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Motorists pull in to fill up at Billups, selling gas for 18 cents a gallon. photo courtesy of USA Archives
Uncle Henry

Some of Mobile's latter day Southern belles in crinoline grace the entrance to the old Roxy Theater at the local premiere of "Gone With The Wind." photo courtesy of USA archives
Mobile Bay
Building Relationships
Attorneys at Law
Vita Sua in a Bygone Mobile

Part 14 in a series: Real stakes. Cold feet. Dice in hand.

Previous installments: 1, 2 , 3 , 4567, 8, 9, 10,
11, 12 and 13.

By A.D.
Mobile Bay Times
A few days later we met the EFH principals face-to-face.

They came to Mobile in G.T.'s chauffeured Cadillac, and set up headquarters at the Battle House. They arranged for a conference room and the five of us trooped over, one by one, to avoid suspicion, after the market had closed.

G.T. and J were apparently impressed with their
prospective recruits and another meeting was set for a Saturday morning at
G.T.'s summer
home on the beach
near Biloxi.

Truth to tell, the
old man had a bit
of the pirate in his
soul. He was one of
the country's
foremost sailors so I
suppose it came
naturally. He owned
a magnificent
frigate, the
which I was
told was one of about a dozen on active service in the country. It was an expensive hobby, since G.T. kept a four-man crew on duty year round to man the vessel.

G.T. doubtless reveled in the plotting in which he was a major participant. With his vast resources, the opportunity of adding a small office in Mobile, clearly was of little financial consequence and, particularly in view of the sour state of the market in those days, I'm certain he would not have gone along with the scheme had dollars and cents been his sole motivation.

We all repaired down to G.T.'s magnificent home on the coast.

The courtly gentleman greeted us all warmly and ushered us out to his spacious lawn where we were seated at umbrella-shaded tables.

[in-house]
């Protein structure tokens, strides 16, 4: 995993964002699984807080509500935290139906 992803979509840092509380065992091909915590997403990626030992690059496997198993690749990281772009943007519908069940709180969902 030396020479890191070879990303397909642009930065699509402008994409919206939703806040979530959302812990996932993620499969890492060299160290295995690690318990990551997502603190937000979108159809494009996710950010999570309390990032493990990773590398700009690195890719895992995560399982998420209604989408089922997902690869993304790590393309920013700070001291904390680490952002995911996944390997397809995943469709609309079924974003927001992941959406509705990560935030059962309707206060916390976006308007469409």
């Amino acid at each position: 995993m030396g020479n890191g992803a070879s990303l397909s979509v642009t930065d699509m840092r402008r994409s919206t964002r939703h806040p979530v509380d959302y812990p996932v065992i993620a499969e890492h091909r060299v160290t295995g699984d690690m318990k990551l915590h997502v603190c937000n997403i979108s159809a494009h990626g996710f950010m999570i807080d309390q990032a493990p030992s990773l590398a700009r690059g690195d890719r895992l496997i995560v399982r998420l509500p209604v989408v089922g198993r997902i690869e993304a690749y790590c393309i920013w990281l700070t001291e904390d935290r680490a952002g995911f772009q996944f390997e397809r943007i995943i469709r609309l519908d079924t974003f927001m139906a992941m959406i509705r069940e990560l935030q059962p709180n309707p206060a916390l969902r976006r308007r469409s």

He introduced us to his son, E, a man of about 30, who was to follow in his father's footsteps and himself earn a considerable reputation in the brokerage business. E was then the heir presumptive to his father's mantle as a managing partner.

The agreement was made at that meeting. Our current salaries were to be matched by our new employer and we were now to begin making plans for the move. The date was left up to us.

I did want to wait a bit. It was now well into July, my production at SR was well ahead of my draw and I had planned to get XX's okay to draw down some money at the end of the month. Although I certainly was entitled to it, there was considerable doubt in my mind as to whether they would have paid it had they known of the plot.

I asked XX for the money and he wrote New York authorizing it.

By now, XX should have known that something was up. Even during market hours, groups of two or three of us would gather and discuss our plans in whispers. So I was counting the days until the end of the month and the arrival of that check. I don't recall the exact amount but it was a substantial sum.

The last Saturday of July, a bit short of the end of the month, I came to town in a driving rain, checked the post office box, found my check. I deposited it first thing Monday morning and, after two or three days -- time for it to have cleared
-- was ready to
proceed with
our plans.

I should say
almost ready.
As the day
neared for the
parting with
my employer
of ten years, I
began to have
sober second
After all, I
was making a
good living,
was able to support my dearly loved family very well and save money for the future. I was a fixture with my present firm and, although I wasn't being paid the full amount which I earned, I was still doing well.

SR was a comfortable firm for which to work. New York left us virtually alone, which explains why XX was able to become such a tyrant. But it had its advantages since we weren't being continually inspected and probed by outriders from the New York office.

Had it not been for XX, I would have had few complaints. I liked the managing partners and the firm's relaxed way of doing business. I had no desire to become a top producer, or, I should say, not enough desire to make the sacrifices it required.

So, one afternoon, I told the other four plotters that I might not go through with our plans. I ran into a hornet's nest of opposition. The other four were ready to go with no reservations. I was a pivotal figure since I had the top production in the office. Had I stayed, the plot likely would have collapsed.

Seeing the determination of my co-conspirators, I dropped my objections and agreed that, right or wrong, I was with them.

The die was cast.

G.T. was pressing us to set a date.

On the pretense of taking a few days vacation, I traveled to New Orleans to meet the key personnel there. My visit was conducted in considerable secrecy. No one, except a few top employees, were told who I was or what my mission was.

I learned as much as I could about the EFH operation and returned to Mobile.

(Next: XX's charm and generosity strange and oily. AR twists the knife.)